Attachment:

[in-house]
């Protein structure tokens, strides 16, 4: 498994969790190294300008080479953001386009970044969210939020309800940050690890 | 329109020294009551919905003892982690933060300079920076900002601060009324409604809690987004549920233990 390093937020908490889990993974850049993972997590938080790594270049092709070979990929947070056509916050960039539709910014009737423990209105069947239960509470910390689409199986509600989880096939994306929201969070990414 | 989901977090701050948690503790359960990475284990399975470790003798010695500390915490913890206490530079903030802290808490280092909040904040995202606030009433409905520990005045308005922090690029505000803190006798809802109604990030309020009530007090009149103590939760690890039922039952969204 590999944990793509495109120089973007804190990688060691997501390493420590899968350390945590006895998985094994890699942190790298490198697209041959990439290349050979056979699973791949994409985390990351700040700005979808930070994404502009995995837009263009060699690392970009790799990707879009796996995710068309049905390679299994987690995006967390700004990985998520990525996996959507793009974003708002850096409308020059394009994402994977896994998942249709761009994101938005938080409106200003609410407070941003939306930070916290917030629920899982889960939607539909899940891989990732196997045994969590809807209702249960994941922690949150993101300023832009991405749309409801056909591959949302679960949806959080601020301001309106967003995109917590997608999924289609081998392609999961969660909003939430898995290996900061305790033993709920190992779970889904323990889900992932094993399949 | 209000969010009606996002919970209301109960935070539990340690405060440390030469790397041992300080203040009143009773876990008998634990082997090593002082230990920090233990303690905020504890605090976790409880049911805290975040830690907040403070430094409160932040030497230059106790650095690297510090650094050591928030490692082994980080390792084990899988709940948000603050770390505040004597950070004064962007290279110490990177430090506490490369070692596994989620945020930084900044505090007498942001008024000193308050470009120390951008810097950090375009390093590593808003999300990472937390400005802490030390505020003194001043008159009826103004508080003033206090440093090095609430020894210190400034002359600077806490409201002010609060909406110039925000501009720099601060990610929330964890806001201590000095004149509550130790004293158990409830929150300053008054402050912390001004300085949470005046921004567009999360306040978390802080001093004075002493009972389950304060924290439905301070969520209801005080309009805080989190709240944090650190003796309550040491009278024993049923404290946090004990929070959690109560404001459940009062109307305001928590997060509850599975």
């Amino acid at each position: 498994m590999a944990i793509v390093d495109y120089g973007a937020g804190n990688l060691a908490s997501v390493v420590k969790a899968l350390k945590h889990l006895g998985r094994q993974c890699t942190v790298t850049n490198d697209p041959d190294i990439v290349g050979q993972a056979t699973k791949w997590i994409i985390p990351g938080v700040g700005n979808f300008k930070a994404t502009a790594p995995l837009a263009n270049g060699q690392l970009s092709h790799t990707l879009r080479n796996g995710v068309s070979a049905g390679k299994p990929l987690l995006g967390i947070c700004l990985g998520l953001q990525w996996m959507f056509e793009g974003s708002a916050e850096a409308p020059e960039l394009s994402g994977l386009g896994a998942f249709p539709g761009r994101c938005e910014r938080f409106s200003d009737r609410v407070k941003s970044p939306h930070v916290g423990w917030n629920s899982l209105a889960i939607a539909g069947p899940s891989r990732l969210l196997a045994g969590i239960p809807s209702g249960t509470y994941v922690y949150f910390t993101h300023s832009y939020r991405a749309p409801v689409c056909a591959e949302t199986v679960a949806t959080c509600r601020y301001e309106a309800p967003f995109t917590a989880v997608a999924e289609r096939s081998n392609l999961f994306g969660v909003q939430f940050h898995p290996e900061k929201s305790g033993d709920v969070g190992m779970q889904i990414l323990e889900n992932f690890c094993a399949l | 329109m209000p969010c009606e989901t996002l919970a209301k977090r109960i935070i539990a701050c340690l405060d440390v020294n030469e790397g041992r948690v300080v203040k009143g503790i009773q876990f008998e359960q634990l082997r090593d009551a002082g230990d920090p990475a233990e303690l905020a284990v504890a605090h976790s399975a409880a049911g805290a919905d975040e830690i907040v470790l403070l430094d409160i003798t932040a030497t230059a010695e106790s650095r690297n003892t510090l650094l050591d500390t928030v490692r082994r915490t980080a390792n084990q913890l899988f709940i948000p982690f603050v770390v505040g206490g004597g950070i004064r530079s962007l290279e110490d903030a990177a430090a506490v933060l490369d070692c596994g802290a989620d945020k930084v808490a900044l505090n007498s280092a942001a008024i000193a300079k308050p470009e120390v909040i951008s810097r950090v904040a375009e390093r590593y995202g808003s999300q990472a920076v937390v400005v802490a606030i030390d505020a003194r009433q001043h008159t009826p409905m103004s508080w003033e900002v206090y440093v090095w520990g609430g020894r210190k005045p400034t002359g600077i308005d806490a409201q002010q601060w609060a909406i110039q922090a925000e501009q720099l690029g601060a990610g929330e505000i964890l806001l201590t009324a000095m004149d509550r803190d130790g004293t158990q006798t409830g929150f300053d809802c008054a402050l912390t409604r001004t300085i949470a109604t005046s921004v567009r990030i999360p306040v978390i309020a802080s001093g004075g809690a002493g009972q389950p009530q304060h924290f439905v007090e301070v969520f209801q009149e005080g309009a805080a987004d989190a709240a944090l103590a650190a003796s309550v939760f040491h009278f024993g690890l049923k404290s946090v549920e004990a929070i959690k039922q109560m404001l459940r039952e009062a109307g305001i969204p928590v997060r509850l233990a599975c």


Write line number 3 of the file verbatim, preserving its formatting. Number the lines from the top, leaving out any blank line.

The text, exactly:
């Amino acid at each position: 498994m590999a944990i793509v390093d495109y120089g973007a937020g804190n990688l060691a908490s997501v390493v420590k969790a899968l350390k945590h889990l006895g998985r094994q993974c890699t942190v790298t850049n490198d697209p041959d190294i990439v290349g050979q993972a056979t699973k791949w997590i994409i985390p990351g938080v700040g700005n979808f300008k930070a994404t502009a790594p995995l837009a263009n270049g060699q690392l970009s092709h790799t990707l879009r080479n796996g995710v068309s070979a049905g390679k299994p990929l987690l995006g967390i947070c700004l990985g998520l953001q990525w996996m959507f056509e793009g974003s708002a916050e850096a409308p020059e960039l394009s994402g994977l386009g896994a998942f249709p539709g761009r994101c938005e910014r938080f409106s200003d009737r609410v407070k941003s970044p939306h930070v916290g423990w917030n629920s899982l209105a889960i939607a539909g069947p899940s891989r990732l969210l196997a045994g969590i239960p809807s209702g249960t509470y994941v922690y949150f910390t993101h300023s832009y939020r991405a749309p409801v689409c056909a591959e949302t199986v679960a949806t959080c509600r601020y301001e309106a309800p967003f995109t917590a989880v997608a999924e289609r096939s081998n392609l999961f994306g969660v909003q939430f940050h898995p290996e900061k929201s305790g033993d709920v969070g190992m779970q889904i990414l323990e889900n992932f690890c094993a399949l | 329109m209000p969010c009606e989901t996002l919970a209301k977090r109960i935070i539990a701050c340690l405060d440390v020294n030469e790397g041992r948690v300080v203040k009143g503790i009773q876990f008998e359960q634990l082997r090593d009551a002082g230990d920090p990475a233990e303690l905020a284990v504890a605090h976790s399975a409880a049911g805290a919905d975040e830690i907040v470790l403070l430094d409160i003798t932040a030497t230059a010695e106790s650095r690297n003892t510090l650094l050591d500390t928030v490692r082994r915490t980080a390792n084990q913890l899988f709940i948000p982690f603050v770390v505040g206490g004597g950070i004064r530079s962007l290279e110490d903030a990177a430090a506490v933060l490369d070692c596994g802290a989620d945020k930084v808490a900044l505090n007498s280092a942001a008024i000193a300079k308050p470009e120390v909040i951008s810097r950090v904040a375009e390093r590593y995202g808003s999300q990472a920076v937390v400005v802490a606030i030390d505020a003194r009433q001043h008159t009826p409905m103004s508080w003033e900002v206090y440093v090095w520990g609430g020894r210190k005045p400034t002359g600077i308005d806490a409201q002010q601060w609060a909406i110039q922090a925000e501009q720099l690029g601060a990610g929330e505000i964890l806001l201590t009324a000095m004149d509550r803190d130790g004293t158990q006798t409830g929150f300053d809802c008054a402050l912390t409604r001004t300085i949470a109604t005046s921004v567009r990030i999360p306040v978390i309020a802080s001093g004075g809690a002493g009972q389950p009530q304060h924290f439905v007090e301070v969520f209801q009149e005080g309009a805080a987004d989190a709240a944090l103590a650190a003796s309550v939760f040491h009278f024993g690890l049923k404290s946090v549920e004990a929070i959690k039922q109560m404001l459940r039952e009062a109307g305001i969204p928590v997060r509850l233990a599975c």